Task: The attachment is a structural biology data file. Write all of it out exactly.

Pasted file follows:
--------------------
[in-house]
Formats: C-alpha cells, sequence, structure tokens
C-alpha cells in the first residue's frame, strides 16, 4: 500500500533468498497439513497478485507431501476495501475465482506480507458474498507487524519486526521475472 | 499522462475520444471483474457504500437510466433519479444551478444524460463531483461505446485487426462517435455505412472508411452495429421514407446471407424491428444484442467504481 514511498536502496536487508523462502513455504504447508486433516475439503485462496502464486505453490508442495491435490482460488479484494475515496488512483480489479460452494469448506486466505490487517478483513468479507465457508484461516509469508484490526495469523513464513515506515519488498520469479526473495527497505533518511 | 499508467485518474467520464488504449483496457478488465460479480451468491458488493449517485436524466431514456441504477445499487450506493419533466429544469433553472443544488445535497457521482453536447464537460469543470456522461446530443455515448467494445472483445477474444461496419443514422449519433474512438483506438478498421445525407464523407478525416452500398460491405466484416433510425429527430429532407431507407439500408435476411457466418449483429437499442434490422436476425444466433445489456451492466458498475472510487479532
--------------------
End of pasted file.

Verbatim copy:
[in-house]
Formats: C-alpha cells, sequence, structure tokens
C-alpha cells in the first residue's frame, strides 16, 4: 500500500533468498497439513497478485507431501476495501475465482506480507458474498507487524519486526521475472 | 499522462475520444471483474457504500437510466433519479444551478444524460463531483461505446485487426462517435455505412472508411452495429421514407446471407424491428444484442467504481 514511498536502496536487508523462502513455504504447508486433516475439503485462496502464486505453490508442495491435490482460488479484494475515496488512483480489479460452494469448506486466505490487517478483513468479507465457508484461516509469508484490526495469523513464513515506515519488498520469479526473495527497505533518511 | 499508467485518474467520464488504449483496457478488465460479480451468491458488493449517485436524466431514456441504477445499487450506493419533466429544469433553472443544488445535497457521482453536447464537460469543470456522461446530443455515448467494445472483445477474444461496419443514422449519433474512438483506438478498421445525407464523407478525416452500398460491405466484416433510425429527430429532407431507407439500408435476411457466418449483429437499442434490422436476425444466433445489456451492466458498475472510487479532